Photography and Culture. © rob kenyon
Landscapists often regard figures as a distraction from the scene. But surely, even in the most deserted Lake-District valleys are riddled with the distracting evidence of Mankind. From the picturesque dry stone walls and paths, to the sheep without which the famous scenes would be a forest. The purple grouse moors of Scotland are a pure fabrication. In the town, the influence is obviously inescapable. So what is the decision to depict the empty street scene? As much as anything it projects the viewer directly into the scene, without the baggage of being an observer of anyone else. So in one way it is a self- portrait of loneliness. The viewer has no human company, just the cold impassive world. Is this an escape, or a confrontation?
Personally, I cannot see an empty street without wishing an inhabitant upon it.
Construction and installation slideshow of Brunel Sculpture Group commission. First phase. By Kevin Boys Blacksmith. With Lewis, Terry, Jack, Kate, Josh, Heather, Billy, Jel & Steve. And students from Bacon’s College.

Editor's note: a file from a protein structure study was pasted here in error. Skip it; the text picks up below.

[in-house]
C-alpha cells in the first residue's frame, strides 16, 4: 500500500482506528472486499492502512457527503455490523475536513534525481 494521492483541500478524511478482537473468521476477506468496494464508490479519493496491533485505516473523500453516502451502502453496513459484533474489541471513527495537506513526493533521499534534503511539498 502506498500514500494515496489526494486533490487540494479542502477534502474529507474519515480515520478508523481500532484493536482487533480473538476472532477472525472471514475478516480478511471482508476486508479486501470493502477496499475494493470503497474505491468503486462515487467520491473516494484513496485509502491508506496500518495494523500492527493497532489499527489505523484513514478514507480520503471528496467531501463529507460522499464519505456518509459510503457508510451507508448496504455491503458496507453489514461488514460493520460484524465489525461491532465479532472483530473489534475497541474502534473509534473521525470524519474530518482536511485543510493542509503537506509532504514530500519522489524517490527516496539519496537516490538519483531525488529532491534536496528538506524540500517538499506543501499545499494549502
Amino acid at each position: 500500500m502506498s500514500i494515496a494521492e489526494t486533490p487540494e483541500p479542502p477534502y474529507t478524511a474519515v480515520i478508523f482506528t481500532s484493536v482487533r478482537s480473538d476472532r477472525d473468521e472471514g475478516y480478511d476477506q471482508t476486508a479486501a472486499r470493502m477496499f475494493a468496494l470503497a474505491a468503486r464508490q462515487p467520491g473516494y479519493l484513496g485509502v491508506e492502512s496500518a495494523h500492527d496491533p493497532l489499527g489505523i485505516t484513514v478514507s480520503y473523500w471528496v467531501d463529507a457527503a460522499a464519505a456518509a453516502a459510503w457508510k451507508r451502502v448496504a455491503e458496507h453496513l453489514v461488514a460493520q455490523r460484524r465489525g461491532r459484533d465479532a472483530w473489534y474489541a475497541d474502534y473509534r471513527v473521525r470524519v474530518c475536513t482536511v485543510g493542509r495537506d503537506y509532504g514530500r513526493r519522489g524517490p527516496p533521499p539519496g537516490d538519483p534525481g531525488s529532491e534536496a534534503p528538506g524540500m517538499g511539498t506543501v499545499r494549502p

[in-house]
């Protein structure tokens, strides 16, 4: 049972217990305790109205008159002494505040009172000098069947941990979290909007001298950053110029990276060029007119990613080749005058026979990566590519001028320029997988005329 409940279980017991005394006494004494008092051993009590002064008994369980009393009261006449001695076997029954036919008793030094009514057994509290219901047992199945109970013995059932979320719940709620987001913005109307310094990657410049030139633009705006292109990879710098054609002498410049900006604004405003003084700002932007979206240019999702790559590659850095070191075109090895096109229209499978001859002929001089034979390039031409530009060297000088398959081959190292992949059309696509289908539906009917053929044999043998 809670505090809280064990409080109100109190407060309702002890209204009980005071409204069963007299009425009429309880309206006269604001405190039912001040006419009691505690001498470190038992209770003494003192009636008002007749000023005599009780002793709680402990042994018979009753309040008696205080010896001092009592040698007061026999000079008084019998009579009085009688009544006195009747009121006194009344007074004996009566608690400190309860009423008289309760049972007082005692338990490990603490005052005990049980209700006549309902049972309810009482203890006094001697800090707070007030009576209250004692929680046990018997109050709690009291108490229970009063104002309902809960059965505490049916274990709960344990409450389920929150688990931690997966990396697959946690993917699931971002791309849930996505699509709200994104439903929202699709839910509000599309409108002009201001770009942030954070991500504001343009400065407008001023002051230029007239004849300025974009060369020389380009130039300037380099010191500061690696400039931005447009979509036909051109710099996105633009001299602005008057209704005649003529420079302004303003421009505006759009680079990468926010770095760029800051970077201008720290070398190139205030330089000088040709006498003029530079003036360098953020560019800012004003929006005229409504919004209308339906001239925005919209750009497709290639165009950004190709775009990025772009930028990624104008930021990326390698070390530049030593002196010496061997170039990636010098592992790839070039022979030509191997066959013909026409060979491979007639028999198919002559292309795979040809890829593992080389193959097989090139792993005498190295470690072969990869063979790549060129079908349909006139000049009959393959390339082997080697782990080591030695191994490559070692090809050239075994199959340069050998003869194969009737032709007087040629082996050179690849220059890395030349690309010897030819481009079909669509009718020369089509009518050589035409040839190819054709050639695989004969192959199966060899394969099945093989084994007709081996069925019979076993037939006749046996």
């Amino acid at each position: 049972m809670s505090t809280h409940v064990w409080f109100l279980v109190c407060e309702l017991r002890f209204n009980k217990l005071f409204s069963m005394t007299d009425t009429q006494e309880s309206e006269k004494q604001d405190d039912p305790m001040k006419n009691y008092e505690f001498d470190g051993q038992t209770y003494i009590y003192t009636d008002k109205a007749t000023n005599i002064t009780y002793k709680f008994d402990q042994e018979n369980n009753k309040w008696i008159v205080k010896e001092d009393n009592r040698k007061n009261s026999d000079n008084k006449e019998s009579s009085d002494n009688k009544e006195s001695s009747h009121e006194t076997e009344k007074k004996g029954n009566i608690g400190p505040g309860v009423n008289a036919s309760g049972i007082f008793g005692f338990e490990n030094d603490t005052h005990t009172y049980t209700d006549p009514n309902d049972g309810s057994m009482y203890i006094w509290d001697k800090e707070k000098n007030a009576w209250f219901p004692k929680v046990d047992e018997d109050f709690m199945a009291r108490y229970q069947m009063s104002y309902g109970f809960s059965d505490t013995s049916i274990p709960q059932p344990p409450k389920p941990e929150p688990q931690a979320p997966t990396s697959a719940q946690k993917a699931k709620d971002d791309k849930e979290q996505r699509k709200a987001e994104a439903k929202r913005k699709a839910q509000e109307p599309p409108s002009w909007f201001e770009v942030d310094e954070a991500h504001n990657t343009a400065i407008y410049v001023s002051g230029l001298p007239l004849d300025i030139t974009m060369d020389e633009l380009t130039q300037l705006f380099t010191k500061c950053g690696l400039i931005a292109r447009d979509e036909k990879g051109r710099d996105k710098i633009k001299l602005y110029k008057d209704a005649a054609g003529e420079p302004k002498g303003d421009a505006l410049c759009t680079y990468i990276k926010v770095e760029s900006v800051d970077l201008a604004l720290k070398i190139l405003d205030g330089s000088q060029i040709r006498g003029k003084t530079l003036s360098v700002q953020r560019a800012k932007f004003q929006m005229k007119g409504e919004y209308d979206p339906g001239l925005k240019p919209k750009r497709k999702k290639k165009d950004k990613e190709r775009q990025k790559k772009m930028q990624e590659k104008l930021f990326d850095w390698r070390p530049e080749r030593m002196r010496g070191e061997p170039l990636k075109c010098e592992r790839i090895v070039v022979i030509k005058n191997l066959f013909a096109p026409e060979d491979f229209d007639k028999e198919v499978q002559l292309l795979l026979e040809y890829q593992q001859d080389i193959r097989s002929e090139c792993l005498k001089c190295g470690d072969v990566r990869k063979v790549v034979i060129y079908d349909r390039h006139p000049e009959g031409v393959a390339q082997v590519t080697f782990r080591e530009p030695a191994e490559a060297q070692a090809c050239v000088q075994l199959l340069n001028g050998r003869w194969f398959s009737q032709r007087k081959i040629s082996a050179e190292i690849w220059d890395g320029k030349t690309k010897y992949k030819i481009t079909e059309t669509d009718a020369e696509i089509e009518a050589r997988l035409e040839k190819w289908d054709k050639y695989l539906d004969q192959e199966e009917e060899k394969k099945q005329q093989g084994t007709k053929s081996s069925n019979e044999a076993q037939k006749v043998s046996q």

(Best viewed full-screen)
Images from the regular Jazz and Blues jam session at the Montague convened by trumpeter Rowan Porteous, which attracted top-drawer musicians from all over the world.
Guardian Camera Club 6:
‘The directness, clarity and honesty makes for an unaffected portrait. There’s lots of context and the square format (6 x 6 medium format film) is just right for this series.’
Sam and Tok.
‘A bit less depth of field than the photo above gives a better balance between subject and background here. The contrasting but direct expressions are compelling.’
‘This stunning double portrait is the best of a good set.’
Lord Gibbons, ‘Mayor of Peckham’.
‘This is quite different to the rest of the set; that delicate formality has gone and it seems genuinely warm.’
A quizzical expression gives this some humour, ‘Everyone is Famous In Peckham’ indeed!
‘Does the choice of camera affect the way the subject relates to the photographer? Whatever, this is an excellent street portrait.’